Jojoba is pronounced as “ho-ho-bah”. It has come to be widely called an oil but it is in fact a liquid wax from a shrub called Simmondsia chinensis. Jojoba was traditionally grown and used in North America but it is now grown in Australia, with large plantations thriving in inland regions. It is a well known anti-inflammatory, moisturiser, and restorer. The structure of jojoba, and especially the pure golden jojoba, is perfect for use as a carrier for skin care products as it is very similar to the natural wax esters in the sebum produced by human skin. This makes it great for the skin, nails and hair. As well as being a common carrier for skin care products, it is also used as a carrier oil for essential oils that are used in aromatherapy. (Jojoba is the main base carrier for cosmetics).
Long chain carbon molecules in golden jojoba give it a smooth and silky feel on the skin. It is the premium lubricant for all types of massage. Beyond the soothing effect of massage jojoba leaves the skin feeling soft and moisturised.
As jojoba is a liquid wax it does not stain towels like massage oils can do.
Jojoba and Skin Care
Jojoba oil has many uses when it comes to the skin. The golden liquid wax can penetrate the lipid layer of the skin, leaving soft, dry feeling, and it slows down the loss of moisture from the skin, as well as improving its flexibility and elasticity. Jojoba stabilises and maintains the intercellular structure of the skin, and penetrates deeply into the skin – keeping the bacteria out and allowing the skin to maintain and heal itself without having to battle the problems that are caused by poor skin health. It mixes readily with skin sebum and dissolves dried sebum that may clog skin pores as blackheads. Golden jojoba can be used as a pure ingredient or as a component to other ingredients. Because it gives the skin better elastic properties, it is good for treating and preventing stretch marks. Golden jojoba is also good for reducing skin inflammation and stopping the skin from flaking. Even though it is not an oil, jojoba is great for oily skin as it penetrates deeply and merges with the skin sebum, tricking the skin into regulating its own production of sebum.
Jojoba can be used as a cleanser for the skin, and it is great if you have had a late night and just want to go to bed, as it is very quick to use. As it is the base carrier in your cosmetics jojoba is an outstanding make up remover. It instantly mixes with itself and even eye make up just wipes away! It is a great moisturiser for the hands and nails, as well.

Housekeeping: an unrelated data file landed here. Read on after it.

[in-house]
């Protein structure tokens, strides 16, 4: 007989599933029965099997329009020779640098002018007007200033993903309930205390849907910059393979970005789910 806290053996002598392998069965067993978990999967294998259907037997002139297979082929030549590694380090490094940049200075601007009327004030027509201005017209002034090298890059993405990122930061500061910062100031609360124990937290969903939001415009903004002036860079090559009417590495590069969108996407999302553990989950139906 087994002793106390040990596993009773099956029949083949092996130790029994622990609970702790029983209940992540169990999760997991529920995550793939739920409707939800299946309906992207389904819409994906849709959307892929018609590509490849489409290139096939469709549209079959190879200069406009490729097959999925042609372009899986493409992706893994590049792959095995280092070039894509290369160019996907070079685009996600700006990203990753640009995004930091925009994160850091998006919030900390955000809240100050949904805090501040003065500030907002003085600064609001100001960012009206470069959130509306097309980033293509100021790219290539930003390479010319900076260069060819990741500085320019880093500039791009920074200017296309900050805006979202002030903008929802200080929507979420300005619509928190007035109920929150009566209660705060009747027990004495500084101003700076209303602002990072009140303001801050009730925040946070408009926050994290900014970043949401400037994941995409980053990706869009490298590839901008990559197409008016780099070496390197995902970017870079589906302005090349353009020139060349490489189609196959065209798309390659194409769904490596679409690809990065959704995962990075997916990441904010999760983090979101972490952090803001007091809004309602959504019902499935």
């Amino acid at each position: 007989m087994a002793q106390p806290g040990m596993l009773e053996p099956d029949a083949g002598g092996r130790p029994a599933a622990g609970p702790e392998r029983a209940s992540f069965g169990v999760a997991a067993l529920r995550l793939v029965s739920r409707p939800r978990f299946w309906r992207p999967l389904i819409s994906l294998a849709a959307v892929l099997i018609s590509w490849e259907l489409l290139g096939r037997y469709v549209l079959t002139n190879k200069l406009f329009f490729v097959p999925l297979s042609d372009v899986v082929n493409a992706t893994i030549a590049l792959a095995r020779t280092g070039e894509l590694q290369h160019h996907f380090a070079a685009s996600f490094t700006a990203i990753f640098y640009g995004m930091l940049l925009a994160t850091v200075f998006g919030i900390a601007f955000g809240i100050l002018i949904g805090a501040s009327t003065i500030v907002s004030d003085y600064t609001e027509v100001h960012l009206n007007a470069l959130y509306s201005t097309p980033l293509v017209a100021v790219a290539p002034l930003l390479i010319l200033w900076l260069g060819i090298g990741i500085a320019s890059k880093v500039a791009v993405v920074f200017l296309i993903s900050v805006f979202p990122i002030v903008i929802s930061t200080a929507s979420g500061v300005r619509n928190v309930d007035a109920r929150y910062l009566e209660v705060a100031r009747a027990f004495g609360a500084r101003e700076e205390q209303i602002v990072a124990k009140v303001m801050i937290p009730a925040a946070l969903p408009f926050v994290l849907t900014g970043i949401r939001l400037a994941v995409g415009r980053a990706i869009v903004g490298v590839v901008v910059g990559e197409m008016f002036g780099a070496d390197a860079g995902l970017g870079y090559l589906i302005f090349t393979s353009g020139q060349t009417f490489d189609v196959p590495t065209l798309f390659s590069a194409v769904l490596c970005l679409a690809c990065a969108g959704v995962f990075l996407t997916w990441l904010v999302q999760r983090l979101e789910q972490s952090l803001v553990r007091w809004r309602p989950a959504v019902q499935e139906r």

Jojoba and Hair Care
Many scalp problems are caused by the accumulation of (dried) sebum, which stops the capillary follicles of the hair from breathing properly. This can cause scalp problems such as scaling and, if this is not treated, the hair follicles can become retarded to the point where they release the hair or even eventually die. Jojoba can quickly penetrate the scalp and loosen and dissolve the hardened accumulation of sebum. It can also be used to remove any buildup of hair care products. It is also very hydrating to the hair. Regular massage with jojoba oil is stimulating and refreshing for both the scalp and the hair.
Medicinal Applications for Jojoba
Jojoba is becoming a popular carrier for medications that need to penetrate through the skin in order to work correctly. It is also important in the application of band aids, helping the band aids to not stick to healing skin. Jojoba also helps to reduce the appearance of scars. It can be used to treat skin conditions such as psoriasis, acne, cold sores, rashes, chafing, dermatitis, eczema and rough skin. This is because it has strong antibacterial and antifungal properties. It is also great for treating bruises.
The fruit of the jojoba shrub is a bean that comes from the flower of the female jojoba plant. It ripens in the sunshine before maturing and falling to the ground where it dries naturally. About 50 percent of the mass of the bean is the golden wax, which is released when the bean is cold pressed. The remaining solid material is called jojoba meal, which has a semi-dry, fine, granular texture, and contains two to three percent of residual liquid wax. The residual wax gives jojoba meal a pleasant feel on the skin, and is a much sought after skin scrub. It is used as a skin scrub or added as an ingredient in manufactured skin products such as soaps.